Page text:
A similar obstruction to fair trade is developing across Canada under the guise of a new ingredients pricing strategy. Implemented in Ontario last year, the strategy provides incentives to Canadian companies to use domestic ingredients instead of imports from the United States and offers a subsidy for manufacturing products containing those ingredients. The subsidy allows Canada to export surplus skim milk powder at below the cost of production and increase exports in a way that would violate the country’s commitments with the World Trade Organization (WTO) and NAFTA. We’re hearing that other provinces are starting to implement the strategy, and nationwide adoption may be imminent.

In the past month, IDFA joined NMPF, USDEC and the National Association of State Departments of Agriculture (NASDA) in sending two letters about Canada to President Trump. We urged him to take immediate action on Canada’s trade violations and to raise its protectionist dairy policies during discussions with Canadian Prime Minister Justin Trudeau when he visited the White House.

We were happy to see House Speaker Paul Ryan share his concern about these policies with Canadian Foreign Minister Chrystia Freeland and Prime Minister Trudeau during their separate visits to Washington, D.C.

We’re continuing to share the message about trade violations and fair market access with President Trump’s Cabinet members and nominees, the leaders and members of the House and Senate agricultural committees and relevant trade committees, and even the Canadian public. I’ve presented our position in interviews that were featured recently in news segments aired by the Canadian Broadcasting Corporation and the Canadian TV Network.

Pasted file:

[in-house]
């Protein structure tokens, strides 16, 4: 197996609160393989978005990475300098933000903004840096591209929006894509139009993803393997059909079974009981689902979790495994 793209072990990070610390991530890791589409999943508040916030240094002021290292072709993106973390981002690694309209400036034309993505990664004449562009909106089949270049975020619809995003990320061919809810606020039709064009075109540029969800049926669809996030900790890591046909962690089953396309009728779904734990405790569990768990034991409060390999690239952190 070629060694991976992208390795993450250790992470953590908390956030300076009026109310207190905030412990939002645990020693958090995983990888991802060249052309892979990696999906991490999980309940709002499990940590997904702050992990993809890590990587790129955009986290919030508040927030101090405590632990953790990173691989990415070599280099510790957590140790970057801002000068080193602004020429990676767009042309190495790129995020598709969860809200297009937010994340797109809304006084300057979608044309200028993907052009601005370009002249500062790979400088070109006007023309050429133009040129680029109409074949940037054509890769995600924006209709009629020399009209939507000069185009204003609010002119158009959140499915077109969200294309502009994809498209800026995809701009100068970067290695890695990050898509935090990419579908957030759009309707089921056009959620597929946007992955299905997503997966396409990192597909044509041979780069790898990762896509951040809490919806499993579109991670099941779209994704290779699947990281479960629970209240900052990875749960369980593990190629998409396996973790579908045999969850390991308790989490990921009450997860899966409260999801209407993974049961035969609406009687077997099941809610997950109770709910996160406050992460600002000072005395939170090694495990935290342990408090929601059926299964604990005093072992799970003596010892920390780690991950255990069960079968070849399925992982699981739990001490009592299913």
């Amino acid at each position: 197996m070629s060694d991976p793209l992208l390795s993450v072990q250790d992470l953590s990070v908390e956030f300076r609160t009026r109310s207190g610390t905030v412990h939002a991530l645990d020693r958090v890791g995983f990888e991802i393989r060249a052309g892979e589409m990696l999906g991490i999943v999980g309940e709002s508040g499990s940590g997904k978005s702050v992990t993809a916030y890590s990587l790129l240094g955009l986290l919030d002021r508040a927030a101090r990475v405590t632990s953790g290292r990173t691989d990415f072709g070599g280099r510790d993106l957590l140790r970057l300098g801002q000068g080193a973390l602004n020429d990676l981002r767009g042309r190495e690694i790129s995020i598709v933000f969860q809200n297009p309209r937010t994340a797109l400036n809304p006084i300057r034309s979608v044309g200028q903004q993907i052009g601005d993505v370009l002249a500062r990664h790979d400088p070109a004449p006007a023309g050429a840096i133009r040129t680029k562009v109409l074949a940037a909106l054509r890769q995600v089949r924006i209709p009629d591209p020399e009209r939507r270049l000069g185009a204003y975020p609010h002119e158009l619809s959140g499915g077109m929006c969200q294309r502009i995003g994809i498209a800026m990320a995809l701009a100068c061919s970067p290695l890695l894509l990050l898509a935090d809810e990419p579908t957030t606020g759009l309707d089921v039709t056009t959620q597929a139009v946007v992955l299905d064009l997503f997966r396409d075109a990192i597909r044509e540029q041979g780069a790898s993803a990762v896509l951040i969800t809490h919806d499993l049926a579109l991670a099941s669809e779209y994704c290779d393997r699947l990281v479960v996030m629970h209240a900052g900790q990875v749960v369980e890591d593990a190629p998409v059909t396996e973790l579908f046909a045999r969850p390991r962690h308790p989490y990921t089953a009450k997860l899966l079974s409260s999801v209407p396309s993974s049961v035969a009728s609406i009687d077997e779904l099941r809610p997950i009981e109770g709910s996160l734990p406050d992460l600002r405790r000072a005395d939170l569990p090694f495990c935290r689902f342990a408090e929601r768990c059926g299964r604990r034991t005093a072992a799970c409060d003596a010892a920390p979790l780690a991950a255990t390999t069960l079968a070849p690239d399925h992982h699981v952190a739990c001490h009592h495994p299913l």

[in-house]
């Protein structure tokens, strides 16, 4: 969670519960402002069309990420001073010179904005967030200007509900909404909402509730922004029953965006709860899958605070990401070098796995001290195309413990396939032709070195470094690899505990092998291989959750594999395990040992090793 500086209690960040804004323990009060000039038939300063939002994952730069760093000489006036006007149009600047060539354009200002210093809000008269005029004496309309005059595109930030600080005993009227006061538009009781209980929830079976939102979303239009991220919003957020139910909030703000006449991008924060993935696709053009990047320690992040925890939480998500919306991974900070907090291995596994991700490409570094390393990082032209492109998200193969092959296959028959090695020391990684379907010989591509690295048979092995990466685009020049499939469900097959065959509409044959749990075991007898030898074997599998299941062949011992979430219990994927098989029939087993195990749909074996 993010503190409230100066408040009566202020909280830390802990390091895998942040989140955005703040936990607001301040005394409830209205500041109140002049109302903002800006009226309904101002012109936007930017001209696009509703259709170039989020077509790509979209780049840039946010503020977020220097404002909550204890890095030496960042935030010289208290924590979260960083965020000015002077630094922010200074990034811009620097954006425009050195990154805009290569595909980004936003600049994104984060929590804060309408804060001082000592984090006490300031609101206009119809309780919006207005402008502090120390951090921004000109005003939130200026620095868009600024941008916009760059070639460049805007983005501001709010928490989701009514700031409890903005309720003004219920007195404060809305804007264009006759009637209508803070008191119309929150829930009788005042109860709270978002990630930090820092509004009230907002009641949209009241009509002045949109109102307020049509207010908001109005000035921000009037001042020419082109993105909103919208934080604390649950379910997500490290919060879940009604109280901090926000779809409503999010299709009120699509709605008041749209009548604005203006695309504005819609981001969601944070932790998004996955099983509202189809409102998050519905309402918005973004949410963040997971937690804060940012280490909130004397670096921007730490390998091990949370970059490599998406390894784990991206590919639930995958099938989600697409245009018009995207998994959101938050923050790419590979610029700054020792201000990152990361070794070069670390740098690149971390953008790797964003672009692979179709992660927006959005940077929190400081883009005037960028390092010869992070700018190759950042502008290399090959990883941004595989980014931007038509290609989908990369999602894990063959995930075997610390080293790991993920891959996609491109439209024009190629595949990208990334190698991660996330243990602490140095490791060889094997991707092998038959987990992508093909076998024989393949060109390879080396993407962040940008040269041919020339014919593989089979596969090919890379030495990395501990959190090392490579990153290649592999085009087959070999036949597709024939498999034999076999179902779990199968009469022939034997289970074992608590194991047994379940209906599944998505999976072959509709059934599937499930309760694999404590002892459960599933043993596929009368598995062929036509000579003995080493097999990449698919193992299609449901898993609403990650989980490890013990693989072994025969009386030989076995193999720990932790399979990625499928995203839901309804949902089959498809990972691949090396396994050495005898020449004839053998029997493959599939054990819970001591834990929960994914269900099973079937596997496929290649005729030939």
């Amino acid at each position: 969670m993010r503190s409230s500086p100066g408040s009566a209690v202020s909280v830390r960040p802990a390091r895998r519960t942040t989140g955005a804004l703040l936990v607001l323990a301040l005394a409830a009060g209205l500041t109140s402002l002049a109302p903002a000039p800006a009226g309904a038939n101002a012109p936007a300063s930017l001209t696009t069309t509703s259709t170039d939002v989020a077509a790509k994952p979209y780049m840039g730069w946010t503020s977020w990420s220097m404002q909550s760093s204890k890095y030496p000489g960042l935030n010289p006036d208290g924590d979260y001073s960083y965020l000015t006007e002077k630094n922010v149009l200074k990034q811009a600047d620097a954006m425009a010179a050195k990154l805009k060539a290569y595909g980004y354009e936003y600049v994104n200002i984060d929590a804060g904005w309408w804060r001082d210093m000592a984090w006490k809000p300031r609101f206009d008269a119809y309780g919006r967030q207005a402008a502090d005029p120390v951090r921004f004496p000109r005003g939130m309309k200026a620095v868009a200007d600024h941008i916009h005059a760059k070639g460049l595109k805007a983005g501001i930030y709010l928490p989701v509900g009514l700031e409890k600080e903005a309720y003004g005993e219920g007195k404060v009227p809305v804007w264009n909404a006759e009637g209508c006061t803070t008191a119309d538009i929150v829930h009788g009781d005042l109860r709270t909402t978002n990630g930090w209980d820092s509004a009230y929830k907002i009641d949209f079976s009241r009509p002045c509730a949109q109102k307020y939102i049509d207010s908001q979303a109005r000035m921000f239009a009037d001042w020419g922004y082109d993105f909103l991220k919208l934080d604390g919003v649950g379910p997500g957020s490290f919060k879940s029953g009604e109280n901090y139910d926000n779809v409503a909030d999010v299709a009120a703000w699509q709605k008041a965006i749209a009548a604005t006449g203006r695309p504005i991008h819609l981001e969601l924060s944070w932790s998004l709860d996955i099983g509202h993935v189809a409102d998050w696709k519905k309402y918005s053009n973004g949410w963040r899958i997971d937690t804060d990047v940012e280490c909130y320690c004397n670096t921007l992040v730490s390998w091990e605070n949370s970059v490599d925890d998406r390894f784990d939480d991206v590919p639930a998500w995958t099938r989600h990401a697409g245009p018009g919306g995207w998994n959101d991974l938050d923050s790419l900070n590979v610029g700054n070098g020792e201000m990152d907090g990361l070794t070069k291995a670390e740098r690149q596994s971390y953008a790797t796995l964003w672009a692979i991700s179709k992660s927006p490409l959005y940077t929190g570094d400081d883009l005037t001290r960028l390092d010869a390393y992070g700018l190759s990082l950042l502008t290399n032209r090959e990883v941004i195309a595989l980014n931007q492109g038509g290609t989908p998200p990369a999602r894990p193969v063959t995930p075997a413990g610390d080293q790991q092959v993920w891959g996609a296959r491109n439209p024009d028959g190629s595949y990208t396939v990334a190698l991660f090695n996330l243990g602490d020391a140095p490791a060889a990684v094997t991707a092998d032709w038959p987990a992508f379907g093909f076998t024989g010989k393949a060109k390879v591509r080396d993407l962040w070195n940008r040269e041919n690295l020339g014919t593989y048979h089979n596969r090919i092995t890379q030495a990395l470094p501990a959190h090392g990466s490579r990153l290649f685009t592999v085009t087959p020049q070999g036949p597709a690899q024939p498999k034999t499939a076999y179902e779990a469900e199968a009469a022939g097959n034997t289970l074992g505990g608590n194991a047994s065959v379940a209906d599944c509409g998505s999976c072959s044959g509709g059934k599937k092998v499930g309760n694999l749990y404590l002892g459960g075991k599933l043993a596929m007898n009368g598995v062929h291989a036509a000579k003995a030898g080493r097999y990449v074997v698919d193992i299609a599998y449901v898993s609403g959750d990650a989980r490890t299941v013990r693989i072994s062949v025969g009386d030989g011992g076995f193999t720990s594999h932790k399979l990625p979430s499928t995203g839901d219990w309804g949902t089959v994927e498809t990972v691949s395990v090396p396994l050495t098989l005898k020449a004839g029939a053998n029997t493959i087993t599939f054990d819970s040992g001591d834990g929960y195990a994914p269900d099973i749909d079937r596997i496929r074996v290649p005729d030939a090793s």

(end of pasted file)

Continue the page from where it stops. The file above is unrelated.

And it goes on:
• GIs and SPS measures

Two other areas that need attention during renegotiation are geographical indications (GIs) and sanitary and phytosanitary (SPS) measures.

The U.S. dairy industry doesn’t dispute the need for legitimate GIs, but some countries use them as nontariff barriers to trade to limit competition and market access. Canada and Mexico each have signed bilateral trade agreements with the European Union that granted protection for several generic cheese names used in the United States. Those agreements hurt U.S. cheese companies as well as Canadian and Mexican companies.

In renegotiation, the U.S. dairy industry aims to secure protection for generic terms and ensure a due process for GI applications under NAFTA.

Sanitary and phytosanitary measures are used by all countries to ensure that imported food is safe and to prevent the spread of pests or diseases. While the measures may result in restrictions on trade, the WTO states that governments should not go beyond what’s necessary to protect consumer health, and the measures should not be used to protect domestic companies from global competition.

IDFA wants provisions that build on and enhance the WTO rules and provide for consultative and dispute-settlement mechanisms to resolve issues between governments in a timely fashion.

It’s clear that the U.S. dairy industry needs the North American market and NAFTA. IDFA plans to continue to raise these issues at every opportunity — working with our colleagues at NMPF, USDEC and NASDA — to make sure dairy is at the negotiating table and our collective voice is heard.


The views expressed by CMN’s guest columnists are their own opinions and do not necessarily reflect those of Cheese Market News®.